Coronavirus: How a vaccine sceptic turned advocate

A woman who managed to climb out of a rabbit-hole of misinformation and conspiracy theories is now encouraging others to get vaccinated against COVID-19 so they can protect their families and visit relatives still in the islands.

Halaevalu Tongauiha says she's not an anti-vaxxer, but was sucked in by false information on social media.

"There were multiple stories, conspiracies and rumours circulating on social media at the time, and it made me feel afraid for myself and especially for my children because of what I'd seen and heard," she told The AM Show on Friday.

Doctors say Māori and Pasifika, due to a confluence of socio-economic and health factors, are at more risk of contracting COVID-19 and developing serious illness. Despite this, their uptake of the vaccine - which is free and just as safe as any other - has been lower than Pākehā and people of Asian descent. Just 29.1 percent of eligible Māori have had their first dose, and 40.6 percent of Pasifika, behind the nationwide figure of 45 percent. 

While prior existing health inequities have contributed to this low uptake, there have been reports of misinformation spreading quickly through Pasifika communities via social media and church congregations

"Just random people that would pop up on the newsfeed and threads - I'd play them and watch it and I'd be like 'ooh - that's kind of scary'," said Tongauiha. "It kind of sunk into me and gave me that second thought of 'should I go ahead with this or not? Videos saying it's got a chip in it, or if you don't get your second shot you'll pass away. That kind of gave me the question - should I or not?" 

Other fake claims she's come across on social media include that the vaccine alters your DNA, contains animal genes and is "satanic". 

While most major social media platforms have talked up steps they've taken to stem the firehose of nonsense, it's still rife. 

While the message from most authorities - political, scientific and religious - has been to get vaccinated as soon as possible, not everyone trusts, or even listens to, them. COVID-19 Response Minister Chris Hipkins basically admitted as much on The AM Show on Thursday, saying a cross-party press conference to urge Kiwis to get vaccinated wouldn't achieve much.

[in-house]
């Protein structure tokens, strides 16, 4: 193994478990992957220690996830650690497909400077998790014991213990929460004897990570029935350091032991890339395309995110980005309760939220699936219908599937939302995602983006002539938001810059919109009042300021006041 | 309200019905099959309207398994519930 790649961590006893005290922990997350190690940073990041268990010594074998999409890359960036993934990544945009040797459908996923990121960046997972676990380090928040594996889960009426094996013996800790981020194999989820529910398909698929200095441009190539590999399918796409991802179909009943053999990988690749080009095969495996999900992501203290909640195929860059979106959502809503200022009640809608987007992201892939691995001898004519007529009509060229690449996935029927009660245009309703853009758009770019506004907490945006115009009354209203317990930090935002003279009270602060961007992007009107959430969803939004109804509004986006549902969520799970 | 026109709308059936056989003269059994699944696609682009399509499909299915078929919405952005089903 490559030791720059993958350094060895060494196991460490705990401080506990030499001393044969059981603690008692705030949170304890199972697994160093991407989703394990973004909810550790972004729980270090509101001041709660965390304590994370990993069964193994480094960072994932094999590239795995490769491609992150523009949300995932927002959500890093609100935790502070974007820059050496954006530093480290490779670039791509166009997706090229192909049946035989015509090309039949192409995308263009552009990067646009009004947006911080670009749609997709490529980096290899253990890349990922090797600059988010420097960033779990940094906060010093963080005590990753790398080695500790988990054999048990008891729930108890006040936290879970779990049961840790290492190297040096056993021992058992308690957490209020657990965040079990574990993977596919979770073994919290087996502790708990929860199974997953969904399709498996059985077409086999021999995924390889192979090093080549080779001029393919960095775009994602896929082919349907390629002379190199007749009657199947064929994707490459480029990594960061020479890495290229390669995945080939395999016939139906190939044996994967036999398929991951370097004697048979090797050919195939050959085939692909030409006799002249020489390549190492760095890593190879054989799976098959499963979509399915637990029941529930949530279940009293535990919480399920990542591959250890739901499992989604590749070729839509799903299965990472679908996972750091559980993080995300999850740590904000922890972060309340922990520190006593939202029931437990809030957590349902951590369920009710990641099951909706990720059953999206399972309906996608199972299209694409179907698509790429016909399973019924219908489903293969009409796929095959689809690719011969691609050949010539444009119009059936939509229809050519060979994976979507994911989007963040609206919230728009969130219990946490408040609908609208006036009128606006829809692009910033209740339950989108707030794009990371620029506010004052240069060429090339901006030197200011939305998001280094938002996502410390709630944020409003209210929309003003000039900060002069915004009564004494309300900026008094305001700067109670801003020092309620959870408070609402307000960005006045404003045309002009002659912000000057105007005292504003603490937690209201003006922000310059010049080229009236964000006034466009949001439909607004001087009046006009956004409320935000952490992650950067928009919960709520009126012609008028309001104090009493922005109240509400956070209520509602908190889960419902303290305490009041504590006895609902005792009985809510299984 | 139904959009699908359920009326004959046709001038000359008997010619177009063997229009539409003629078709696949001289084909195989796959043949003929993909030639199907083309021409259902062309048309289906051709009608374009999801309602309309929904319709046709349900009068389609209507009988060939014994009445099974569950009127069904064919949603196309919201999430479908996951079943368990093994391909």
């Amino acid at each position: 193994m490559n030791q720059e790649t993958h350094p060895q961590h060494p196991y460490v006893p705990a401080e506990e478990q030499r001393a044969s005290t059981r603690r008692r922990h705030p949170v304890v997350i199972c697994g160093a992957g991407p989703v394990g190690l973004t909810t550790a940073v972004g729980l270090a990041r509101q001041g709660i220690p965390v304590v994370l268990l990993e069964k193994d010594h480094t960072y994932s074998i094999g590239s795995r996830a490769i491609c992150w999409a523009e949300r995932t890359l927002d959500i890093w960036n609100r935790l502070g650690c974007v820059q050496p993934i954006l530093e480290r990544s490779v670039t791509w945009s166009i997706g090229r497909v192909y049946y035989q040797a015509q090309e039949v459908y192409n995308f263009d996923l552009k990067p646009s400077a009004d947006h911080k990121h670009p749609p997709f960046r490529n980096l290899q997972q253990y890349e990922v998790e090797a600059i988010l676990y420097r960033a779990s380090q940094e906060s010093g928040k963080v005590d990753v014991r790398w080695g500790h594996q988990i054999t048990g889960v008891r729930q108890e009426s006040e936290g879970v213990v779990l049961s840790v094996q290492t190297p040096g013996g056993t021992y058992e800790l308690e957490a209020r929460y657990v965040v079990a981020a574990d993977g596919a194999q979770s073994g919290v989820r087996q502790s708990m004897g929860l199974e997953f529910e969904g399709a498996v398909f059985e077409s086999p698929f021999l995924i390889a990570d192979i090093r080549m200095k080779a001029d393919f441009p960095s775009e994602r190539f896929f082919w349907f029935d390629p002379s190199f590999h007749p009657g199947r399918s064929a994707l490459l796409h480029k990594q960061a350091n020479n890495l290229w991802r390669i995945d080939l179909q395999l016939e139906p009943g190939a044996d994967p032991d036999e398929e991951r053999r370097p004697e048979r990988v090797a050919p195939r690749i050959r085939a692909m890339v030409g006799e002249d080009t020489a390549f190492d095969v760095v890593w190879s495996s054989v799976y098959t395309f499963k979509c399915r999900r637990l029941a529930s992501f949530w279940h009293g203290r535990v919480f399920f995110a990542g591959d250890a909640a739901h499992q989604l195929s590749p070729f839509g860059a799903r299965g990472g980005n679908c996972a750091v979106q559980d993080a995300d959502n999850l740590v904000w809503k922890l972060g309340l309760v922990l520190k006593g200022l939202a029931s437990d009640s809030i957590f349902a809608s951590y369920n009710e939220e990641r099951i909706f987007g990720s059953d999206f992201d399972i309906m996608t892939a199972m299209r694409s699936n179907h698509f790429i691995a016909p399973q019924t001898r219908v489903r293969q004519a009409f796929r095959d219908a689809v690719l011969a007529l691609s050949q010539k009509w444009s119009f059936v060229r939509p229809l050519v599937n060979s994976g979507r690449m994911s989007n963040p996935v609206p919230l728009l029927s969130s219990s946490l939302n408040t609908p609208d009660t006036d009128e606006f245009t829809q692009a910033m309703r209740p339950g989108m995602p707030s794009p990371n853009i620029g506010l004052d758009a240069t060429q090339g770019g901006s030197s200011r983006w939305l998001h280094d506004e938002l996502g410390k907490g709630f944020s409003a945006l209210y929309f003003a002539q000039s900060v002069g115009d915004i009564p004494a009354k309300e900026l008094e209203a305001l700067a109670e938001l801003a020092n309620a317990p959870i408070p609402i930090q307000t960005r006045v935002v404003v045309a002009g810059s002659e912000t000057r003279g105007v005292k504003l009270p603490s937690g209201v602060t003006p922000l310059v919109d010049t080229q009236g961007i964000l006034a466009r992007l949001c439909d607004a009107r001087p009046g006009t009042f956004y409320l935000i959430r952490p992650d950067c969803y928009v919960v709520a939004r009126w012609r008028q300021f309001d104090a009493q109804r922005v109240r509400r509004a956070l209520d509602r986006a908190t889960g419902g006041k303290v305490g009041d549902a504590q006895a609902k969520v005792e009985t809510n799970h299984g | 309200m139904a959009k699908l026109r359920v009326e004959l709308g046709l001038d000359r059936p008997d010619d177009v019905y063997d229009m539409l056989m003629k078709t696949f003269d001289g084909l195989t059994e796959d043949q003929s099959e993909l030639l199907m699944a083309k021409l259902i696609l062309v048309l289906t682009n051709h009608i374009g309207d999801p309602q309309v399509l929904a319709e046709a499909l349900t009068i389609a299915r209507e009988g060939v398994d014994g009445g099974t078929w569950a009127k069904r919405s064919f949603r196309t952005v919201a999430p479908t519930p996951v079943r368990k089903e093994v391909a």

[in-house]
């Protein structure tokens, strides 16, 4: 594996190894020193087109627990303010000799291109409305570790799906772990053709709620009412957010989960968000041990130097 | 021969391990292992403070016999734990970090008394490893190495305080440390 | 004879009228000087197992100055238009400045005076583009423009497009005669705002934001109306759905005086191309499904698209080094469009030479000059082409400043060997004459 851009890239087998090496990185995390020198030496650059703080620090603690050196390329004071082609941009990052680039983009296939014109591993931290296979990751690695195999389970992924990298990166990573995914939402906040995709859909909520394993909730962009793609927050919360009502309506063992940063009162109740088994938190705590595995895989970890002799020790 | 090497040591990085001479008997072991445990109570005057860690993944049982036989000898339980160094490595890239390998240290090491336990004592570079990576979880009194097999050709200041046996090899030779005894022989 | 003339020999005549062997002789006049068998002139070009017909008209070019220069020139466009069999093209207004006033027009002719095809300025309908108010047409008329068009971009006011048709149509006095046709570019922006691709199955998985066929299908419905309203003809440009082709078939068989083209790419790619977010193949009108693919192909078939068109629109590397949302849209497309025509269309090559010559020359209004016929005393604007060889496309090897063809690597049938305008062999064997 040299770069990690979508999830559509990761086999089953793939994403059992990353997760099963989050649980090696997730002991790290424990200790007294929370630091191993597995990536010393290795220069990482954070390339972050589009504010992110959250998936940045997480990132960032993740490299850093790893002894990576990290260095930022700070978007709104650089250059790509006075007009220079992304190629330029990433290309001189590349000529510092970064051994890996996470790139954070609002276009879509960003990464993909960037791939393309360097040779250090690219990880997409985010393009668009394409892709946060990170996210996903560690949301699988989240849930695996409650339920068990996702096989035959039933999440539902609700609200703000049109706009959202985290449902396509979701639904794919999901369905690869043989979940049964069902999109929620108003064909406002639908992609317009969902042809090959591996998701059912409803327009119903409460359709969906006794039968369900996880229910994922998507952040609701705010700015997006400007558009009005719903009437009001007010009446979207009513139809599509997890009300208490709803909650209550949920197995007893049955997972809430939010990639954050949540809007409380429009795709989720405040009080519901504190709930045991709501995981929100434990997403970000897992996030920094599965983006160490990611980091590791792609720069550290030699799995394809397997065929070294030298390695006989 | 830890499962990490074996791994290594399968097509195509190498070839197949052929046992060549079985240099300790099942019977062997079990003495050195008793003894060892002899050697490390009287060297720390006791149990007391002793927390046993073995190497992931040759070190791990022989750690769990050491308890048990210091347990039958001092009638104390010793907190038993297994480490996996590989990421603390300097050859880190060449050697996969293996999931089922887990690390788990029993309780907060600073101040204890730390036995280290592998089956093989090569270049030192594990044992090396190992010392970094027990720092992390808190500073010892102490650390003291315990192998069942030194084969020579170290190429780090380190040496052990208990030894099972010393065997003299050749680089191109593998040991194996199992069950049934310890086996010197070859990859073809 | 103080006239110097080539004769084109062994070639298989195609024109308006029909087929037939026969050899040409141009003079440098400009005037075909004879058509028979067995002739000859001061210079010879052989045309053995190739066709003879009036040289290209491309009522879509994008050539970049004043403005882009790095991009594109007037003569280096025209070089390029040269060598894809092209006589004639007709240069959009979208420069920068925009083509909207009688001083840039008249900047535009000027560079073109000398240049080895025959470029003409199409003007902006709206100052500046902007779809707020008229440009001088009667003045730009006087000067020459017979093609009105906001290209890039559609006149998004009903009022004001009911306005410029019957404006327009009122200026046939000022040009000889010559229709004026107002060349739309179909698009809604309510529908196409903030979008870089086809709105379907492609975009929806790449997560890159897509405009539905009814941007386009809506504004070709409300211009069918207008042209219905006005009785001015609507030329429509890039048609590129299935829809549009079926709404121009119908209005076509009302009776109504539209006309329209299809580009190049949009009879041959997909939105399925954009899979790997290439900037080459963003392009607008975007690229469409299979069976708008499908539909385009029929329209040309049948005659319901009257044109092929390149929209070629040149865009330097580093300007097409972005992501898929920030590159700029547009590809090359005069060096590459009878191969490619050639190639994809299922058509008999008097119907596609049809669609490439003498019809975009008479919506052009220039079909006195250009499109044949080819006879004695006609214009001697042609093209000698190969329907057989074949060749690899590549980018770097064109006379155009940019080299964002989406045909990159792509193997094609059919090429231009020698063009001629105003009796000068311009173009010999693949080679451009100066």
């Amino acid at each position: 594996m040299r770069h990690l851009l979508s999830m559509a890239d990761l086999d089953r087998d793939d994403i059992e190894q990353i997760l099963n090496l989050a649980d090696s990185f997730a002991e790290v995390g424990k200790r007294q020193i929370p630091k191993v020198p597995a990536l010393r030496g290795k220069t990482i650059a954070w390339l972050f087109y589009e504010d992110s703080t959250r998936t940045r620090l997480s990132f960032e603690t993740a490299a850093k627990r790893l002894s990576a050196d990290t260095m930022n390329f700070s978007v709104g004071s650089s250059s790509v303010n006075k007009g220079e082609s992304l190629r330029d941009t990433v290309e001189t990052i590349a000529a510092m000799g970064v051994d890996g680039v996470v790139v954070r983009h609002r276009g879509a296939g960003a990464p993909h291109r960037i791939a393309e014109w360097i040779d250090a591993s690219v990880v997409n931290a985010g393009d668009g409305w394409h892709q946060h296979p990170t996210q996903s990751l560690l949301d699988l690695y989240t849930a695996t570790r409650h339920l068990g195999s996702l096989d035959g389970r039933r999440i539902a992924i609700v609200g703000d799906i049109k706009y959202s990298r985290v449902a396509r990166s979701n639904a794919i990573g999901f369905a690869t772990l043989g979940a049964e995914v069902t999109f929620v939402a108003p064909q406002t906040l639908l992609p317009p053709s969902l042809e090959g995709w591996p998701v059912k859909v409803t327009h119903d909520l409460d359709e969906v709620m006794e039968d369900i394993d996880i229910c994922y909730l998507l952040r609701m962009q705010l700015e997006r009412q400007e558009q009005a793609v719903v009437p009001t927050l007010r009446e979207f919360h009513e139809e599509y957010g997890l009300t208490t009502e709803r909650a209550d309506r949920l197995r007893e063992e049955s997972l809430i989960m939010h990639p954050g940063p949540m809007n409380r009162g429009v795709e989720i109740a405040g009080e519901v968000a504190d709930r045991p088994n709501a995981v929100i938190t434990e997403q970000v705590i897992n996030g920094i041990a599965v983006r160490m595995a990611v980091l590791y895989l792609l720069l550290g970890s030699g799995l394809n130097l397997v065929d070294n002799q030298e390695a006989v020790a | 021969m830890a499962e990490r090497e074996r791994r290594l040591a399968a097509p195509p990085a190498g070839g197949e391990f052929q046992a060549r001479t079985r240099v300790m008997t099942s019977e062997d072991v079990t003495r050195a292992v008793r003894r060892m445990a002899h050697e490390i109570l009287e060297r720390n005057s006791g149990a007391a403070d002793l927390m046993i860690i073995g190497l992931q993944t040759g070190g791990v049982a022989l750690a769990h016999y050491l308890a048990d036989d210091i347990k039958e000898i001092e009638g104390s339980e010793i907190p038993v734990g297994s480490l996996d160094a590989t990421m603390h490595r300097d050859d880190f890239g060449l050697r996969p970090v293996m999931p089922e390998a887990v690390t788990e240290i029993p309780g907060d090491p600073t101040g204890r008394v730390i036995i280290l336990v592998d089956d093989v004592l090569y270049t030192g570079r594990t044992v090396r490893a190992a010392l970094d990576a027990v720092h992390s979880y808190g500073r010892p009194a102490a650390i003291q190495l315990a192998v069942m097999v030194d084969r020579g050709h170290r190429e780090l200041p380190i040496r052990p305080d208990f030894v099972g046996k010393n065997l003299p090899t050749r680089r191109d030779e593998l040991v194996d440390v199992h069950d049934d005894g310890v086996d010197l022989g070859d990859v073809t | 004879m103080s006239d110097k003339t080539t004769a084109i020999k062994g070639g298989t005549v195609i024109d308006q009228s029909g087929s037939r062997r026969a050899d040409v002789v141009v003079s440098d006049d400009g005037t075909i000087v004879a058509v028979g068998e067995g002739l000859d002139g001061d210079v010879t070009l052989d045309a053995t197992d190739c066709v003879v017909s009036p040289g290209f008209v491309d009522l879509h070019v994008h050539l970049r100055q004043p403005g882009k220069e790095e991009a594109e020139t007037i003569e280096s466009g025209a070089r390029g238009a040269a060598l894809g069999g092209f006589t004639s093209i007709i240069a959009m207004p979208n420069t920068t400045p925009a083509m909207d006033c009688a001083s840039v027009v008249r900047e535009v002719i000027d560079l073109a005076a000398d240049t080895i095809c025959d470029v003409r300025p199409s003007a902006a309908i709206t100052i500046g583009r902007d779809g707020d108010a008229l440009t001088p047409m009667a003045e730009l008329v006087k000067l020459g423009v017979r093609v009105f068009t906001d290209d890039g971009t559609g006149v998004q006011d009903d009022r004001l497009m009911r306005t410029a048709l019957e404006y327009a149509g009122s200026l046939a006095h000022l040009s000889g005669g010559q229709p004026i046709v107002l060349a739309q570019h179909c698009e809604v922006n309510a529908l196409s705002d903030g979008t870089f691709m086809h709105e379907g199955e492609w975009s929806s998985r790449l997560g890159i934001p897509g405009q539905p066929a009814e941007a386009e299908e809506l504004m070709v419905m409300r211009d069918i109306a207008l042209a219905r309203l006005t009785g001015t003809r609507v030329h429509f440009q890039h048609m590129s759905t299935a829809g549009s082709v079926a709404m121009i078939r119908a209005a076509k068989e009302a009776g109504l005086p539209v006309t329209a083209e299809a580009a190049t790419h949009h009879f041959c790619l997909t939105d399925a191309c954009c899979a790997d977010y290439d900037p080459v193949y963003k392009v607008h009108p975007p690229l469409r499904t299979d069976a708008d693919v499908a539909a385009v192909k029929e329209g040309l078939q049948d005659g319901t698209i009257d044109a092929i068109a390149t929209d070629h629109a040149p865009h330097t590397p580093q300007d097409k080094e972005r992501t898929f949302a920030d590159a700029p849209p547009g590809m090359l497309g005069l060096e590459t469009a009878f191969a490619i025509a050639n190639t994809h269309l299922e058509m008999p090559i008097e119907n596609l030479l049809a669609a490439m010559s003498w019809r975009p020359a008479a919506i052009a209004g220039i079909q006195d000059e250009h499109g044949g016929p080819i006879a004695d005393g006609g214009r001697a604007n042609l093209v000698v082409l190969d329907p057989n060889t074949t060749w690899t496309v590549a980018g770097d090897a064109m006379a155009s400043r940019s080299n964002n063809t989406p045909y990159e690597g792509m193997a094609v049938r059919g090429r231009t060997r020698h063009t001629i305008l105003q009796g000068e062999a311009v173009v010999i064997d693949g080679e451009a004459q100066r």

"That's not going to reach the group of people that we know we are really needing to reach for first doses - they are people who are under the age of 35, they are people who are not watching the six o'clock news, they're not reading the newspaper."

It took a chat with her husband for Tongauiha to come around. 

"He said to me, 'We've got to look ahead to the future. We never know when New Zealand or the world would be able to eliminate this virus.' 

"His parents are still in the islands, in Tonga. He usually goes every second year to see his parents - he said it would be good we get vaccinated too so that when it does come to a time when the borders do open, he doesn't have to go through that MIQ wait and can just go straight home and see his parents, spend time with them then come back to New Zealand." 

After she got the first dose and realised she wasn't going to turn magnetic, Tongauiha was happy to get her second.

She's now encouraging others to get vaccinated too - but has a long way to go, struggling to get even some of her own family on board.

"I've managed to convince some. Only me and my baby brother are the siblings that are fully vaccinated in my immediate family - I'm still trying to convince and persuade my mum and my two little sisters and my other little brother to go ahead and do it." 

The Pfizer vaccine, after two doses, significantly reduces the likelihood of infection, serious illness and death. Its potential side effects are similar to those other vaccines - muscle pain and fatigue the most common - but are brief. Serious side effects are incredibly rare. 

"The only people who shouldn't take this vaccine are those who are allergic to the ingredients on the vaccine," Siouxsie Wiles, a microbiologist at the University of Auckland, told The Project on Wednesday. "It's safe to take this vaccine if you have other allergies - like food allergies and things."

So far, just one death in New Zealand has been potentially causally linked to the vaccine - it is still under investigation. The number of post-dose deaths recorded so far is actually fewer than would be expected by chance, Medsafe says

At present, 83 percent of Aucklanders have had at least the first dose. The Government has said over 90 percent would be needed to cut back on lockdowns.